I love you sick or able, you're always you to me.  The one I love forevermore, undeniably.

(Here's where I always choke up)
I can't imagine life before you came along.
Me there singing senseless, no meaning to my song.
Call it meant to be, or simply blessed fate, you fill my heart with love and for that I celebrate.

I love you

How much?

So much

How much is so?

Way, way more than you know

So, I figure, not only do kids need this kind of reassurance in their books, but so do their parents.  If someone has taken the time to write this down, it's because they've lived it too.  They've had those trying moments with naughty or sick kids and felt the guilt later.  I didn't get frustrated for lack of love for my girls.  It was because I love my girls so, so much and that kind of love doesn't change with the days.  That kind of love is solid, stable, and always there, even if I do need a break, or a book, to remind me.

By the way, I wrote the above completely from memory, that's how much I love and have read this book to T and now K.  Wonderful book, Ms. Richmond, from one I'm sure knows a mother's love all too well!

1 comment:

Erica said...

First and foremost, thank you for sharing a very personal story with us. I find myself in this situation more often than I ever imagined. As a stay-at-home mom full time, I am constantly and consistently (I know they are similar words, but I really feel both apply) surrounded by my kids, or doing something for my kids, or attempting to figure something out for my kids, when I am sleeping it even feels like it's for my kids so I am rested enough to not yell all day the next day, haha. I have been able to escape only a few times for a few short hours without the kiddos and I am telling you not to feel bad about it. I tell myself this, and I hope it's something that is true, and not something to just try and make myself feel better...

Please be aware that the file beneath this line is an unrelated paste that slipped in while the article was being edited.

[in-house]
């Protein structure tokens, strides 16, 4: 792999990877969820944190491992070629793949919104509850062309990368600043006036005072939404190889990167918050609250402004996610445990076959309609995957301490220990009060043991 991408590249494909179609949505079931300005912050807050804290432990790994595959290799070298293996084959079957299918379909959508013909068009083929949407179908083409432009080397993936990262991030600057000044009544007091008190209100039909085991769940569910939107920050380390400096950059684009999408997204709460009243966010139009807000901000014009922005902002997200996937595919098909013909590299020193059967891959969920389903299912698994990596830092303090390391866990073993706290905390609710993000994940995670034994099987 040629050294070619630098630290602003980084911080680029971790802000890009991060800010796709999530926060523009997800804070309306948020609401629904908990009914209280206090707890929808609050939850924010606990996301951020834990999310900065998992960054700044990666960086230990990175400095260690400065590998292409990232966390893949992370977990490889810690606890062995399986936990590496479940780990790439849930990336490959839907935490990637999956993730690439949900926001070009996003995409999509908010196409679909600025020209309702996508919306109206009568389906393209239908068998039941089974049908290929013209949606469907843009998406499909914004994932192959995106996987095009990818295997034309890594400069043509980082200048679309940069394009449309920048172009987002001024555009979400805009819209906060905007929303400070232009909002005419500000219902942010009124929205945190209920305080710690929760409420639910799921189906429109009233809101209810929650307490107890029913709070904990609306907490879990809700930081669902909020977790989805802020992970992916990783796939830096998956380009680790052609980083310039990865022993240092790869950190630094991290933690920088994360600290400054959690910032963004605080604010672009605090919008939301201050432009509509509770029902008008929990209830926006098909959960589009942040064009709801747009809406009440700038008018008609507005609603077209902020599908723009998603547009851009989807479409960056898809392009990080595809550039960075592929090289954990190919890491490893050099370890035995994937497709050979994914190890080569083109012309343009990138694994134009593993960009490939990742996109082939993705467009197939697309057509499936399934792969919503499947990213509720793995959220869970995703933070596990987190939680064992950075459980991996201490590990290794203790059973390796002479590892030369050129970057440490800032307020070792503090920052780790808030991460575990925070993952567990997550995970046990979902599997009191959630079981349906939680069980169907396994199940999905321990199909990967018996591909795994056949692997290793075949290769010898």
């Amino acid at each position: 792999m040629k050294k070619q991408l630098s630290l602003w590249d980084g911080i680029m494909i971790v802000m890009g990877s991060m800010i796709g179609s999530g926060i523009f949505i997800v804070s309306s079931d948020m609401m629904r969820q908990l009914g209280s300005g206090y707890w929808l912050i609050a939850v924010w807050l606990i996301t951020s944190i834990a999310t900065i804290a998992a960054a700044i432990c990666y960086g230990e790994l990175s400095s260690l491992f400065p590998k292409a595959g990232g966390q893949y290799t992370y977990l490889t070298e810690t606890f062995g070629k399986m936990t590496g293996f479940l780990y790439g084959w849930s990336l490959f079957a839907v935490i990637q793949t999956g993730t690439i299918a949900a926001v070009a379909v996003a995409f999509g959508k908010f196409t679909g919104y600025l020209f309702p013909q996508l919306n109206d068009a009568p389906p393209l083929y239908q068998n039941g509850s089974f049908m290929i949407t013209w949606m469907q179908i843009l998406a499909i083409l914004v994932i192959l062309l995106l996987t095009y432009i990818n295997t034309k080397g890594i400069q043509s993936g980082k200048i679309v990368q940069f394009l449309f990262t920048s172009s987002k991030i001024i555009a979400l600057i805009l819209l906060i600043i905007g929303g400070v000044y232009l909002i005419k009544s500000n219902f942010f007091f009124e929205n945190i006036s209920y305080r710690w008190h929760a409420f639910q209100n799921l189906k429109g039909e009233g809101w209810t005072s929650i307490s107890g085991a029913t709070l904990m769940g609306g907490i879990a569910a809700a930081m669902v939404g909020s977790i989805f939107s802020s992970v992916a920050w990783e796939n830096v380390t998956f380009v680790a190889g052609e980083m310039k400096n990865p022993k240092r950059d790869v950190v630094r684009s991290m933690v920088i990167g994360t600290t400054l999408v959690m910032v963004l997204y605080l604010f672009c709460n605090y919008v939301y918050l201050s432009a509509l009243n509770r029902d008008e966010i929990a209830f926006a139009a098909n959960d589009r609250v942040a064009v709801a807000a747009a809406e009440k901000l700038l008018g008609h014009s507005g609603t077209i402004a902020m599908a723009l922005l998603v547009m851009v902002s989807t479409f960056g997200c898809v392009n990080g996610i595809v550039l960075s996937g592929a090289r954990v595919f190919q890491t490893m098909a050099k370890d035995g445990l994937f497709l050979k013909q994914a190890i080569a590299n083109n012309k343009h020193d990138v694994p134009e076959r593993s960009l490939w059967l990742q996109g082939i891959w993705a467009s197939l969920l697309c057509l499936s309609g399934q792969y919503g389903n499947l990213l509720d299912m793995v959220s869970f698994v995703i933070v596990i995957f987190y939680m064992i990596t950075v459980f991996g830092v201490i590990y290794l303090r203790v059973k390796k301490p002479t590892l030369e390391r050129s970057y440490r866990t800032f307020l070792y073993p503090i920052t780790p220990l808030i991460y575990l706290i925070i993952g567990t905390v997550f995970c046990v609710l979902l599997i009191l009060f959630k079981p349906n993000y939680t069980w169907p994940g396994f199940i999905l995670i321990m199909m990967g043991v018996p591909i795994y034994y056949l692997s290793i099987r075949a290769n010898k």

If I am not the best "me" I can be, then there is no way I will be the best mom, wife, friend, etc. Of course, I would love to have more time to work on myself. Of course I would love to have a career to make myself more well rounded (at times). But right now, this is my job and I do love it. However, just because I am a "mom" does not mean I am not human. I am only going to crack so many times before I break. If I do not take even 10 minutes to have time to myself every now and then, I will have a major meltdown.

I learned this the hard way in July. Mat was gone so much, I couldn't take that alone time and what happened? One day I just *broke*. No, not on or at my kids...but I sobbed and cried and paced around the house like a blubbering idiot. John Thomas followed me quoting his favorite book which made me feel 1000 times worse: "What's wrong little pookie? Your bright eyes are wet! Come over and tell me why you are upset?" No joke. And side note: alone time, especially when Mat has been out of state for 10 days, is not when the kids are in bed. It somehow just does not count.

Anyway, my rambling and confusing point is this: you are not alone. You are not terrible for wanting to get away from your kids sometimes, either. It doesn't mean you don't love them. I think it just means that you're human. Don't be so hard on yourself, your girls obviously know how much you love them. Thanks for sharing the book!!